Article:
This is why it is written, “For you were the fewest of all peoples.” In other words, “The Lord did not set His love upon you, nor choose you because you were more in number than any people, for you were the fewest of all peoples.” Thus, when a person sees that he is worse than the whole world, specifically in the state of lowliness does the Creator choose you and deliver you from the domination of Egypt, as it is written, “I am the Lord your God, who brought you forth out of the land of Egypt, ...to be your God.”

It is written (in the psalm, Hanukah Song), “I will extol You, O Lord, for You have lifted me up, and have not let my enemies rejoice over me.” We must understand who are David’s enemies, of which David said, “And have not let my enemies rejoice over me.” We should interpret that it is known that David is considered Malchut, meaning the kingdom of heaven. That is, that the creatures should take upon themselves the burden of the kingdom of heaven with the aim to not receive reward, but because “He is great and ruling,” and not for self-gratification.

But the whole world resists that and hates doing everything for the Creator and not for self-gratification. Therefore, Kedusha is entirely to bestow, meaning to benefit the Creator, as it is written, “You shall be holy for I the Lord am holy.” Thus, as the Creator only bestows upon the creatures, the creatures should bestow upon the Creator, for this is called, “equivalence of form,” which is considered Dvekut [adhesion] with the Creator.

It turns out that all those who wish to work only for themselves and not for the Creator are called “the Creator’s enemies,” meaning the enemies of the kingdom of heaven. By that, they are called “David’s enemies,” and this is the meaning of David’s words, “And have not let my enemies rejoice over me.”

Generally speaking, there are only two discernments to speak of: 1) the Creator; 2) the creatures. In other words, the Creator created the creatures to impart them with delight and pleasure, as it is written, “His desire to do good to His creations.” Prior to the sin, AdamhaRishon had wholeness of his Neshama, for at that time, he had NRN from BYA and NRN from Atzilut. Only after the sin was there departure of his NRN and he remained with only Nefesh.

Then he had to repent, to raise his Kelim, which fell to the Klipot, and reunite them with the Kedusha, meaning to adhere unto Him once more in order to bestow, and this is called “repentance” [in Hebrew—“to return”], as it is written in The Zohar, “The Hey shall return to the Vav.”

Hey means Malchut, which receives in order to receive and all the souls extend from her. This is why Malchut is called “the assembly of Israel,” which contains all the souls. A correction was placed over this Malchut, to correct her into being in order to bestow, and this work was given to the creatures, where by engaging in Torah and Mitzvot [commandments] in order to bestow, they cause each one to be in order to bestow at the root of his soul in Malchut of Atzilut. In so doing, they cause unification above, which is called “the unification of the Creator and His Divinity,” meaning Malchut, who is called “Divinity,” with ZA, who is called “Vav of HaVaYaH.” This is the meaning of “repentance” when The Zohar says, “The Hey shall return to the Vav.”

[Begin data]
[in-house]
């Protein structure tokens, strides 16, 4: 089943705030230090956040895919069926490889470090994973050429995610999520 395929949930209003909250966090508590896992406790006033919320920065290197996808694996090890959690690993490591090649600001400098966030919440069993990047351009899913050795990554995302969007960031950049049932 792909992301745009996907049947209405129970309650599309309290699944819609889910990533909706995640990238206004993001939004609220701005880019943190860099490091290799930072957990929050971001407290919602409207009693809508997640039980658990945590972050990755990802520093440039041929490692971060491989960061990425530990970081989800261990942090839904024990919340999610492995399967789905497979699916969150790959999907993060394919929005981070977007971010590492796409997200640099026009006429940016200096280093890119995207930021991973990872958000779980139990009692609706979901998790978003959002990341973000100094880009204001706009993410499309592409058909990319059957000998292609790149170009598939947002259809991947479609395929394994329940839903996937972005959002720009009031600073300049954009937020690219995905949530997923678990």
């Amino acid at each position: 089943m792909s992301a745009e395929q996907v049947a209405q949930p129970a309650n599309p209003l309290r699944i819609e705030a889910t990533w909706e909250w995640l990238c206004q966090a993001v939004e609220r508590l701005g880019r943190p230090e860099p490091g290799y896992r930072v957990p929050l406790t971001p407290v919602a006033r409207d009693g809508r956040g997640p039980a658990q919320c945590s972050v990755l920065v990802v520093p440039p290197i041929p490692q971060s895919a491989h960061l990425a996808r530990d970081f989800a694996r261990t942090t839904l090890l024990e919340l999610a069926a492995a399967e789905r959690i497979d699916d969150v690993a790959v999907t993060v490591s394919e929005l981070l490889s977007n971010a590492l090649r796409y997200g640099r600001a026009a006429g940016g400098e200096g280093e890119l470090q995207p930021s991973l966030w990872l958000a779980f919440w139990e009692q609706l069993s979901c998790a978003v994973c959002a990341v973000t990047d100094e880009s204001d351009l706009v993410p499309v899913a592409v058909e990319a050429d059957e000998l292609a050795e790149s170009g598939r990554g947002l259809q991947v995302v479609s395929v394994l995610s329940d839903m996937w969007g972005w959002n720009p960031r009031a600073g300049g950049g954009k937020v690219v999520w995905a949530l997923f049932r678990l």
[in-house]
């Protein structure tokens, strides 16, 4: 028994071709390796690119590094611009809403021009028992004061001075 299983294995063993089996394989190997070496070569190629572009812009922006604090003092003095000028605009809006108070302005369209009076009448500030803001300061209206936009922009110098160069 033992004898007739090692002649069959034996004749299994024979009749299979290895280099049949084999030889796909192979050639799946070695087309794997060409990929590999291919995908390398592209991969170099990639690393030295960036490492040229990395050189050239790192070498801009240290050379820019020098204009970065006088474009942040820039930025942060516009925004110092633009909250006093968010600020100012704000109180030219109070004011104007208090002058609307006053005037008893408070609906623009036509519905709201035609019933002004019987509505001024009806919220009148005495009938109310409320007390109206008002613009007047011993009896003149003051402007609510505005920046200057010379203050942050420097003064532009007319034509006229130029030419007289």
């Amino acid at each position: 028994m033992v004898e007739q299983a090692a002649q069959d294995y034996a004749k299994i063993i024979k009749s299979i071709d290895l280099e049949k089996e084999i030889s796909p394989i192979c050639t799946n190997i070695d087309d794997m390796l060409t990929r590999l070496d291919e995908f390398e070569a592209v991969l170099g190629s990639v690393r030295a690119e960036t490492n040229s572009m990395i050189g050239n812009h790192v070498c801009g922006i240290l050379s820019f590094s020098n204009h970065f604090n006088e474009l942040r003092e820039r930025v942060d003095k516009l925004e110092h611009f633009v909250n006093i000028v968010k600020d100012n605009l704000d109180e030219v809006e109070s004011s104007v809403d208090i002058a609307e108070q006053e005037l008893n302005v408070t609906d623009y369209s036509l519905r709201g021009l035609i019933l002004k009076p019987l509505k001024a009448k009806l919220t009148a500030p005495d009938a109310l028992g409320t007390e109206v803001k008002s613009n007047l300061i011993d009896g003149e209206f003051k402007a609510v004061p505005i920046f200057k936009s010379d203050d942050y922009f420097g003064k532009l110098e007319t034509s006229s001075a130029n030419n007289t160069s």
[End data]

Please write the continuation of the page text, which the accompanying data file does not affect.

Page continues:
In general, we should make three distinctions: “one,” “unique,” and “unified.” It is written in The Study of the Ten Sefirot (Part 1, Item 1), “One indicates that He is in uniform equivalence. Unique indicates what extends from Him, that in Him, all those multiplicities are uniform, like His essence. And Unified indicates that although He affects the many actions, a single force operates all of them and they all return and unite in the form of unique.”

The meaning of One is that He is in uniform equivalence, meaning that He created creation with a single desire—to do good to His creations. Unique means that although we see that there are many actions, meaning good and bad, that is, He appears as doing good and bad, He is called “Unique” because His various actions all have a single result—doing good. It follows that He is unique in every single action and does not change through all His various actions. Over each act, there rides a single form—doing good.

One must believe that. In other words, even though a person feels that this action comes from the Creator and it is not a favorable action, one should still believe that this action will enable him to attain the good. This is man’s work, to believe that this is so, even though he doesn’t understand it, and to give thanks to the Creator for it.

Our sages said, “One should bless for the bad as one blesses for the good.” In other words, a person must believe that it is for his own good, or the Creator would not let him feel those states, since His desire is to do good to the creatures, for that was the thought of creation.

“Unified” means that a person has already been rewarded with seeing how all the many singular ones have adopted the shape of the Unique, meaning he was rewarded with seeing how for each bad, he already received the good that belongs to it. One is rewarded with being unified only after he has corrected his Kelim to be in order to bestow. At that time, a person is rewarded with the purpose of creation, which is entirely good.